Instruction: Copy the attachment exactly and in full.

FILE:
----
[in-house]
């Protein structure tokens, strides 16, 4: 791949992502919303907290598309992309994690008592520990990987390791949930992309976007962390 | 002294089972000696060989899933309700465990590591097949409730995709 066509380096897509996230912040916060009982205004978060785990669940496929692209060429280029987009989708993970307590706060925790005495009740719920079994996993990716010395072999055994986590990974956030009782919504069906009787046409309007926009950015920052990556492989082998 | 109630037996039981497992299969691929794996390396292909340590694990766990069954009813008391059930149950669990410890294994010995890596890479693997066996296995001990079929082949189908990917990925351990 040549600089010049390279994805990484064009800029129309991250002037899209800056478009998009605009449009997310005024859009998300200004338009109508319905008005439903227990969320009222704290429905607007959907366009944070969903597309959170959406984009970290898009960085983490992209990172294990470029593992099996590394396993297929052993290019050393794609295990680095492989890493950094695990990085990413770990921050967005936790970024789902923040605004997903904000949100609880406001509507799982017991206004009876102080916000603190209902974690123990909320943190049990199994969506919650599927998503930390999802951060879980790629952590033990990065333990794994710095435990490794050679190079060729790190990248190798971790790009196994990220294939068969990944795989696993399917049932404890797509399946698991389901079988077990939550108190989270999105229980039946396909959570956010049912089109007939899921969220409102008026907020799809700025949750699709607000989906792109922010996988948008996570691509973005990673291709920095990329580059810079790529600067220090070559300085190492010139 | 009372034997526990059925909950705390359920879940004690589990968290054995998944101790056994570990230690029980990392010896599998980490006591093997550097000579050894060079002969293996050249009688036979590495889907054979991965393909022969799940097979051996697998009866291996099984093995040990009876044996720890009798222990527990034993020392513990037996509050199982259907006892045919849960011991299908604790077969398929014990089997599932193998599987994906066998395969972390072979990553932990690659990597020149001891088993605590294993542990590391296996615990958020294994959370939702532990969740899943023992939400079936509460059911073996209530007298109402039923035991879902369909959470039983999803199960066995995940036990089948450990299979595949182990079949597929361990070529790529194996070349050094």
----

[in-house]
């Protein structure tokens, strides 16, 4: 791949992502919303907290598309992309994690008592520990990987390791949930992309976007962390 | 002294089972000696060989899933309700465990590591097949409730995709 066509380096897509996230912040916060009982205004978060785990669940496929692209060429280029987009989708993970307590706060925790005495009740719920079994996993990716010395072999055994986590990974956030009782919504069906009787046409309007926009950015920052990556492989082998 | 109630037996039981497992299969691929794996390396292909340590694990766990069954009813008391059930149950669990410890294994010995890596890479693997066996296995001990079929082949189908990917990925351990 040549600089010049390279994805990484064009800029129309991250002037899209800056478009998009605009449009997310005024859009998300200004338009109508319905008005439903227990969320009222704290429905607007959907366009944070969903597309959170959406984009970290898009960085983490992209990172294990470029593992099996590394396993297929052993290019050393794609295990680095492989890493950094695990990085990413770990921050967005936790970024789902923040605004997903904000949100609880406001509507799982017991206004009876102080916000603190209902974690123990909320943190049990199994969506919650599927998503930390999802951060879980790629952590033990990065333990794994710095435990490794050679190079060729790190990248190798971790790009196994990220294939068969990944795989696993399917049932404890797509399946698991389901079988077990939550108190989270999105229980039946396909959570956010049912089109007939899921969220409102008026907020799809700025949750699709607000989906792109922010996988948008996570691509973005990673291709920095990329580059810079790529600067220090070559300085190492010139 | 009372034997526990059925909950705390359920879940004690589990968290054995998944101790056994570990230690029980990392010896599998980490006591093997550097000579050894060079002969293996050249009688036979590495889907054979991965393909022969799940097979051996697998009866291996099984093995040990009876044996720890009798222990527990034993020392513990037996509050199982259907006892045919849960011991299908604790077969398929014990089997599932193998599987994906066998395969972390072979990553932990690659990597020149001891088993605590294993542990590391296996615990958020294994959370939702532990969740899943023992939400079936509460059911073996209530007298109402039923035991879902369909959470039983999803199960066995995940036990089948450990299979595949182990079949597929361990070529790529194996070349050094």